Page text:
Hi,

May I ask that could Stan use splines in the modeling process (eg. use spline functions of x to model continuous y)? If so, do we have some examples? For example, how should we assign priors to spline function?

Thx!

Hi,

May I ask that could Stan use splines in the modeling process (eg. use spline functions of x to model continuous y)? If so, do we have some examples? For example, how should we assign priors to spline function?

Thx!

Yup, for sure. Here’s a tutorial on using splines in `brms`

. That tutorial doesn’t go into detail on the default priors used, but remember that when doing splines, the thing you’re estimating is the weight (or contribution) of each spline as they are summed to produce the final wiggly curve. Rarely does one have much prior info on the contribution of a single given spline, so a priors assigning each weight centered on zero and ranging to cover the variability observed in the data is probably a good default (ex `normal(0,1)`

if the data are normalized to mean=0 and sd=1).

If you want to play with splines in Stan directly, it’s pretty easy. Here’s code for a simple model where it expects you to compute the splines elsewhere and pass them in as data:

```
data{
int n ;
int num_splines ;
vector[n] y ;
matrix[n,num_splines] x ;
}
parameters{
real<lower=0> noise ;
real intercept ;
row_vector[num_splines] weights ;
}
transformed parameters{
vector[n] f ;
for(i in 1:n){
f[i] = intercept + sum( weights .* x[i,] ) ;
}
}
model{
noise ~ std_normal() ;
intercept ~ std_normal() ;
weights ~ std_normal() ;
y ~ normal(f,noise) ;
}
```

1 Like

Thanks so much!

If I would like to use B-splines in the model, it is possible for me to use it for prediction? (For example, I am modeling y on continuous x ranging within [0,100], is it possible for the spline model to predict the value of y when x falls into the range [100,200]?

I know very little about splines in Stan (or in general), but Gavin Simpson has a very good blog post about extrapolating beyond the range of x to make predictions that might be useful - https://fromthebottomoftheheap.net/2020/06/03/extrapolating-with-gams/

1 Like

GAMs are great, but I would be **extremely** cautious about using smooths to predict anything beyond the range of the data. Re: the link, I wouldn’t bury the lede:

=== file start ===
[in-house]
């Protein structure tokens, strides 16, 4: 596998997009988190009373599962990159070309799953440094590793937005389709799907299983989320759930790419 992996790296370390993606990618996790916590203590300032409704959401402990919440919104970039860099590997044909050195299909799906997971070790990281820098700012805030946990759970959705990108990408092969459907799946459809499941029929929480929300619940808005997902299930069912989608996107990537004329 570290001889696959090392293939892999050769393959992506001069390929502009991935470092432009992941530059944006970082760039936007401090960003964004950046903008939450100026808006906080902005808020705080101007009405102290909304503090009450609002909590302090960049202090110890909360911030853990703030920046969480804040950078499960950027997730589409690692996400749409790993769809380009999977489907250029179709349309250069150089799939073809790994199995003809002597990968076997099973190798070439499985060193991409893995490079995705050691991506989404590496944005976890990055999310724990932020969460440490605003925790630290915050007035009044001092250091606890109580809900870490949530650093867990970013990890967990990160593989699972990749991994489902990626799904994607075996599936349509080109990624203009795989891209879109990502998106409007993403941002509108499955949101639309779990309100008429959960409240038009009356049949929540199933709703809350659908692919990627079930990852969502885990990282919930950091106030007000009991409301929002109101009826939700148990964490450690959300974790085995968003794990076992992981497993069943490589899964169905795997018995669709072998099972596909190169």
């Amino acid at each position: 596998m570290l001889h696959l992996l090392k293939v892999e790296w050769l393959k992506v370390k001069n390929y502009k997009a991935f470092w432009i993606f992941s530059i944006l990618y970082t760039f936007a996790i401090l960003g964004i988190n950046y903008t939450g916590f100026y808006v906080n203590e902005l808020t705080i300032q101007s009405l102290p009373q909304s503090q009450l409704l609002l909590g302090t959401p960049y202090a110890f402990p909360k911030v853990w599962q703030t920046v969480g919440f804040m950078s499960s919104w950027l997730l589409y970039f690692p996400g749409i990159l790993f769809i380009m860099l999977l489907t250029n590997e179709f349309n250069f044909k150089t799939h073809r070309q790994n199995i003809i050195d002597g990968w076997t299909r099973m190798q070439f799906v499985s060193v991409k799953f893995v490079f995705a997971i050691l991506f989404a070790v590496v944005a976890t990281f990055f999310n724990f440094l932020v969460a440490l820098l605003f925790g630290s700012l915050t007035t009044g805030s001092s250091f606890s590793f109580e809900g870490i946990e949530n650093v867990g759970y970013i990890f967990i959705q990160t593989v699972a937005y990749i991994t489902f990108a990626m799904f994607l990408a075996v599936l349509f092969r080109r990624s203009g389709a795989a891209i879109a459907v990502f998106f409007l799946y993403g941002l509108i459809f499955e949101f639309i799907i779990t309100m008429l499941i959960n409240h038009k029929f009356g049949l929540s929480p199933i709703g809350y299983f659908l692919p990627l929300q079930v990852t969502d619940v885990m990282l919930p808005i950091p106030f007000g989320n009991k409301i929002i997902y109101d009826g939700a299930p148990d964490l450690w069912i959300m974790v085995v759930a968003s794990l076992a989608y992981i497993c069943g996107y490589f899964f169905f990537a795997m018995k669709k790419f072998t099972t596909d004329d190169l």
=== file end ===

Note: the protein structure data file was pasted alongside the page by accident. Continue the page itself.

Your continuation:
However, in none of the fits do we get behaviour that get close to fitting the test observations beyond the training of

xin the training data, even when using a Gaussian process that supposedly matches at least the general form of the true function.

2 Likes

I echo what others have noted here whereby you have to be really careful when extrapolating from any model . For smoothing models specfically, different choices for the spline basis will yield very different extrapolation behaviour. Some will gradually revert to the mean of the observed data, others will continue any trends/periodicities that are observed in the data, etc.

Once you’ve chosen a basis, it’s easy to get the predictions, just extend the basis matrix:

```
data{
int n_obs ;
int n_tot ; \\observed plus predicted
int num_splines ;
vector[n_obs] y ;
matrix[n_tot,num_splines] x ;
}
parameters{
real<lower=0> noise ;
real intercept ;
row_vector[num_splines] weights ;
}
transformed parameters{
vector[n_tot] f ;
for(i in 1:n_tot){
f[i] = intercept + sum( weights .* x[i,] ) ;
}
}
model{
noise ~ std_normal() ;
intercept ~ std_normal() ;
weights ~ std_normal() ;
y ~ normal(f[1:n_obs],noise) ;
}
```

Thx! So do you mean that generally extrapolating using splines is not recommended (eg. predicting future trend)

Since splines can behave very unpredictably outside the range of the data, you really need to be careful.

As Suvorov said, “The bullet is a mad thing. Only the bayonet knows what it is about.”

No, there’s no outright proscription against extrapolation, you just need to engage extrapolation very mindfully, including knowing the expected extrapolation behaviour of your tools. To achieve that knowledge, it can be very useful to play with simulated data where you can establish the ground truth and observe how well different models recover that truth.

I will say that some tools, for example polynomial smooths, have known terrible extrapolation performance, so with those there is indeed proscription against extrapolation.